jmarellano
jmarellano on February 18, 2005 at 12:51 am

Also, go to www.terraserver.microsoft.com

Enter 7425 Sunset Blvd, Los Angeles, CA

The Oriental would be where the big red canopy over the sidewalk is.

There is another building just two over, would be about 7415 Sunset that looks like it could be a theatre. When visiting, it has something that looks like it could be a stagehouse, but is shorter and a wee bit wider.

jmarellano
jmarellano on February 18, 2005 at 12:40 am

Also, when they retro'ed the building for quakes, they did such a bad job that there are several Bolts and Rods that go from one wall to another to support it.

jmarellano
jmarellano on February 18, 2005 at 12:34 am

Ken, I drove around to the back of the store. And I saw what looked like it could be a theatre. I was like, hmm…..I took some crappy pics on my cell phone if you would like to see, just email me.

So when I walked in the store I saw the shape and was like…hmm.

When my friend walked to the back room where the vintage guitars are, I was awestruck. Its the full screen area, from floor to ceiling.

What they did was add two side rooms next to the theatre to make the guitar center building bigger. I wonder what is behind all the fake wall in front. Unfortunately we may never know,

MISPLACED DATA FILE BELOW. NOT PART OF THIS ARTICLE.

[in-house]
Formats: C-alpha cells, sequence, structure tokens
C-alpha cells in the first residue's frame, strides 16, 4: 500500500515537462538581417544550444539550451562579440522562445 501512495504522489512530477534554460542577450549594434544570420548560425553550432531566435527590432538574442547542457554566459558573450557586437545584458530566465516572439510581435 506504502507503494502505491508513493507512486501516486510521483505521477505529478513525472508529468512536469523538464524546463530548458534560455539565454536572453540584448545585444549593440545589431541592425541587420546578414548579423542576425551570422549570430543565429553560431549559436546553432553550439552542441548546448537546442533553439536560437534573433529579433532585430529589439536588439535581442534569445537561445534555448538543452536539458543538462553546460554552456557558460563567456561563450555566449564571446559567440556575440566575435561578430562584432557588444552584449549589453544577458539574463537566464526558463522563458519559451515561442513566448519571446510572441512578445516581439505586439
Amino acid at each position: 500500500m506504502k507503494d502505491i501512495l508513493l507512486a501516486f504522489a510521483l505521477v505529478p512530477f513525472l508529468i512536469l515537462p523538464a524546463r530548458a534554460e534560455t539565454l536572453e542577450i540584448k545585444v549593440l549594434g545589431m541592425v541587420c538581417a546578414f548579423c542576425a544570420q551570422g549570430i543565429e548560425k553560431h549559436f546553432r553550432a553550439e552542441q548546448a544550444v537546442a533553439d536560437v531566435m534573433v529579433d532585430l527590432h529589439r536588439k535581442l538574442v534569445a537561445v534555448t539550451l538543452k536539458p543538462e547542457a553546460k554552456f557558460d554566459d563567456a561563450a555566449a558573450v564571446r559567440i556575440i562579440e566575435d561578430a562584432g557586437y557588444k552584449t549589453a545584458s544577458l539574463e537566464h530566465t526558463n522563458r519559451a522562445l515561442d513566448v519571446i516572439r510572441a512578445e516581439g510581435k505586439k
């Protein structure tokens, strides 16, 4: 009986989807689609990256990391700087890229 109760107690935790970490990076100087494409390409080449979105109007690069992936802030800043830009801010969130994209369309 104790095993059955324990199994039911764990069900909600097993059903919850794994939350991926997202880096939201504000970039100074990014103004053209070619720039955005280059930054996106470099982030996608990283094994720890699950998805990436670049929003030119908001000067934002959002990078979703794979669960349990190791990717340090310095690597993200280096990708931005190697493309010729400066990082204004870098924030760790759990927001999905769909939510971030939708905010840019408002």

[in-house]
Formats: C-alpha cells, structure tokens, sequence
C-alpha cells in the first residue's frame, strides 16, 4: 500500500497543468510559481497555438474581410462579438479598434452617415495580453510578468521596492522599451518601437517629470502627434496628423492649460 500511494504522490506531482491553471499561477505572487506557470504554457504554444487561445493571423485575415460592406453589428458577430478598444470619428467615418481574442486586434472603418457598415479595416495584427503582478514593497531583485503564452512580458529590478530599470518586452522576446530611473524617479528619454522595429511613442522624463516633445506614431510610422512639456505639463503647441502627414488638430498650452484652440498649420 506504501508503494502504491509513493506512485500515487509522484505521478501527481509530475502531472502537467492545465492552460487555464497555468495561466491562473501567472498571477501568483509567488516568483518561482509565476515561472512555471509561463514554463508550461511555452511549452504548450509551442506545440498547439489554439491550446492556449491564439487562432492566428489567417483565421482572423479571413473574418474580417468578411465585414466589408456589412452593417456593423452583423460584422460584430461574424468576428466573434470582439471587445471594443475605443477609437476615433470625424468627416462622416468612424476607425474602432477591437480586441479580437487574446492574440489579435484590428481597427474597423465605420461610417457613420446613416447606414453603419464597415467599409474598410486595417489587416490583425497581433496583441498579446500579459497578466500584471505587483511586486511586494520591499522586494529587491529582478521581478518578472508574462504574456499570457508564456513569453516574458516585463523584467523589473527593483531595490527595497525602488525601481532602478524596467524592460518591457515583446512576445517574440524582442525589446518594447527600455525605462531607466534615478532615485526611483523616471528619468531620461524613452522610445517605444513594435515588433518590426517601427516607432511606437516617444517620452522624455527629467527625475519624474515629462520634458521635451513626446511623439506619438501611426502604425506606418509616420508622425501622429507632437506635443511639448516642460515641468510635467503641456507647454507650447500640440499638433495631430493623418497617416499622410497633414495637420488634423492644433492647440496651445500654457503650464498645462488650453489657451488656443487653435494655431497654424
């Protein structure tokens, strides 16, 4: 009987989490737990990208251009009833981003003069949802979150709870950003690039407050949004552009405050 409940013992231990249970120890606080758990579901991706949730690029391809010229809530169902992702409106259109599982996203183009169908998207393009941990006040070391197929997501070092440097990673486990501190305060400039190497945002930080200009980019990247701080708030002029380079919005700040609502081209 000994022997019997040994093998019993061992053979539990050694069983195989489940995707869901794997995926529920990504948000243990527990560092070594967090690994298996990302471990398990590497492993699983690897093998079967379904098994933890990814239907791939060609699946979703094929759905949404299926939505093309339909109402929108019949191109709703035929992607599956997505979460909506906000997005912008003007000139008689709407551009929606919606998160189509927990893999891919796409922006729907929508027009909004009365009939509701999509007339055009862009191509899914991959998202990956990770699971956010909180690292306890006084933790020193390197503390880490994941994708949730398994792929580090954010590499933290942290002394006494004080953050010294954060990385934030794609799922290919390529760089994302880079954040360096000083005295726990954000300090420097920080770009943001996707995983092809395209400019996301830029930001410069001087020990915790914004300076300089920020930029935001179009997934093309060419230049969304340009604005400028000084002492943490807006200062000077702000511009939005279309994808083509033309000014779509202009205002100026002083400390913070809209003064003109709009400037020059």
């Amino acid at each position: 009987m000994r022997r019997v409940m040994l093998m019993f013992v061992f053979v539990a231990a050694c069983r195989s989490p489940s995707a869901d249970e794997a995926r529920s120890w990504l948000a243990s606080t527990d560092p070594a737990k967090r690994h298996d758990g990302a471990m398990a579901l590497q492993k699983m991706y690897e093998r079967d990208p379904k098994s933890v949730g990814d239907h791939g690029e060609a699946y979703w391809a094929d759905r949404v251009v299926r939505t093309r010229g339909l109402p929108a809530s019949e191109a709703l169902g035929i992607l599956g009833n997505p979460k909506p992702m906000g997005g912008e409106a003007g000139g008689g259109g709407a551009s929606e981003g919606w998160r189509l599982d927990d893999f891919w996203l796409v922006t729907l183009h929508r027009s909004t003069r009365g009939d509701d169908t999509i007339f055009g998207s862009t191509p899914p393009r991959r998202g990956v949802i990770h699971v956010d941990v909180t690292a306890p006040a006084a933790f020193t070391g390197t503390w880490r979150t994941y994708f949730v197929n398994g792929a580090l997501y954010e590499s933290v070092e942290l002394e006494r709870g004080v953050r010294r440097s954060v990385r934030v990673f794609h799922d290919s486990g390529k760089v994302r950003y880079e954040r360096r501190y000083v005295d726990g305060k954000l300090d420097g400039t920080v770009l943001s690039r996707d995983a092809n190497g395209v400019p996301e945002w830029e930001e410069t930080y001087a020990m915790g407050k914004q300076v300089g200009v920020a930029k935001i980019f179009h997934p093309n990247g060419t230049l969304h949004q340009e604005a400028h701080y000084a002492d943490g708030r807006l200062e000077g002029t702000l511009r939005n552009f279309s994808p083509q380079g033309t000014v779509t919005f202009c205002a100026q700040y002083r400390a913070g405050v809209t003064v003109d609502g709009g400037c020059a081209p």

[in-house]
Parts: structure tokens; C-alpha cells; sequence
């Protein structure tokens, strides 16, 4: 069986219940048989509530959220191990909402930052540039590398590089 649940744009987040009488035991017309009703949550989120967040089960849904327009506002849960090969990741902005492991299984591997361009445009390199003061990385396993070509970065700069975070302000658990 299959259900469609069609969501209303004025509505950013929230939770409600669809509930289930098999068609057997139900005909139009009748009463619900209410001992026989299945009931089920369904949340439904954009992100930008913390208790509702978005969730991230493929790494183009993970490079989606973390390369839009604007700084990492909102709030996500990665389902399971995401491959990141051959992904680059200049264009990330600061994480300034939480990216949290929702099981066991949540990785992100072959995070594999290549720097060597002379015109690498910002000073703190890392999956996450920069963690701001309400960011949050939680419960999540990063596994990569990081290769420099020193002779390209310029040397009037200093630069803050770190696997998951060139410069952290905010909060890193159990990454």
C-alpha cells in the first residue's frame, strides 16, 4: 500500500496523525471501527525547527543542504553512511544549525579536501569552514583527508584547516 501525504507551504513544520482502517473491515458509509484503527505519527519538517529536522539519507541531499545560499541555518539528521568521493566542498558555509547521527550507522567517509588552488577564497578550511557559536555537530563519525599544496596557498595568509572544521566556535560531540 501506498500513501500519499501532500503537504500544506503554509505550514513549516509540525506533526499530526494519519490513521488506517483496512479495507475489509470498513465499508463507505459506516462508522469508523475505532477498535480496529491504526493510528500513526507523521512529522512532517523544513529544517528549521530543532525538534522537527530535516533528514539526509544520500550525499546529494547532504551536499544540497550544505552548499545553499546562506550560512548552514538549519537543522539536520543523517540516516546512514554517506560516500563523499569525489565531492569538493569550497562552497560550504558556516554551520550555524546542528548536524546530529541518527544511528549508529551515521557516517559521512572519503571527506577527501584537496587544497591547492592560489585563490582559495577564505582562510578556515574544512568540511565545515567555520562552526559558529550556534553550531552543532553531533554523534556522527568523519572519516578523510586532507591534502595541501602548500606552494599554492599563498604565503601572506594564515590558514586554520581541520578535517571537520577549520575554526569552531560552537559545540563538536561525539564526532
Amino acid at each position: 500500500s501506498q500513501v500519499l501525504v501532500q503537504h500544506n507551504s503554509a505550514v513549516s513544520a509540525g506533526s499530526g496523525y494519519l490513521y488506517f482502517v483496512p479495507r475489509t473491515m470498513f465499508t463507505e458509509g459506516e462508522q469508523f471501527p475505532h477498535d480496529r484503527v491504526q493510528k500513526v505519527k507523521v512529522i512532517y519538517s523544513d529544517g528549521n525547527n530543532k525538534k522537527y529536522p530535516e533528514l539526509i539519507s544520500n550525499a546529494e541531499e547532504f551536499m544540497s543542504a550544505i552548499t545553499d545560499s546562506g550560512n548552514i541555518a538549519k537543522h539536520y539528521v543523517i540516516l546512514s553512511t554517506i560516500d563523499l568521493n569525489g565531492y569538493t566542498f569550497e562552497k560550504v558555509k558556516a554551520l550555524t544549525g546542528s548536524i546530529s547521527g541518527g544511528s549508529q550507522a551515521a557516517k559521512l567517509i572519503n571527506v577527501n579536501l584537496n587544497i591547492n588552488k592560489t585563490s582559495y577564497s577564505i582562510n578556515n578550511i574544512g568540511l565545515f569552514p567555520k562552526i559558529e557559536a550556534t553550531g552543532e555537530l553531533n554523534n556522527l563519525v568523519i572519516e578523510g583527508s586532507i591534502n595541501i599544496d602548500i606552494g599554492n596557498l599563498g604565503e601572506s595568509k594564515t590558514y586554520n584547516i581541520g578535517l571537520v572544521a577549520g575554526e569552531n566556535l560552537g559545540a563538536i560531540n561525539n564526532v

But definitely, this theatre is still existant.

Ken Roe
Ken Roe on February 17, 2005 at 6:32 pm

Good detective work there Jeff. Looking at the building you would never belive it had ever been a theatre. I have passed it many times, knowing that it was the location of the Oriental/Granada, but never thought to go inside.

The header needs to be up-dated to : Status: Closed. Function: Retail

MagicLantern
MagicLantern on February 17, 2005 at 5:36 am

Awesome – thanks for the tip, Jeff! I’m going in there next weekend.

jmarellano
jmarellano on February 17, 2005 at 5:29 am

I went into Guitar Center today. If you go in the store down a level to the acoustic room, and into the vintage room, not only can you see where the screen was located, but there is still some ornamental moulding on the ceiling. this is the only room where you can see this at, since drop ceilings were added to the other part.

Oddly enough, if you go upstairs in the Drum Store area, it takes you in part of what was the projection room.

Definitely a site to see.

c13207
c13207 on December 26, 2004 at 10:41 pm

It was the Oriental theatre in 1934 it was near the Gardner street
car stop whem it crossed Sunset Blvd.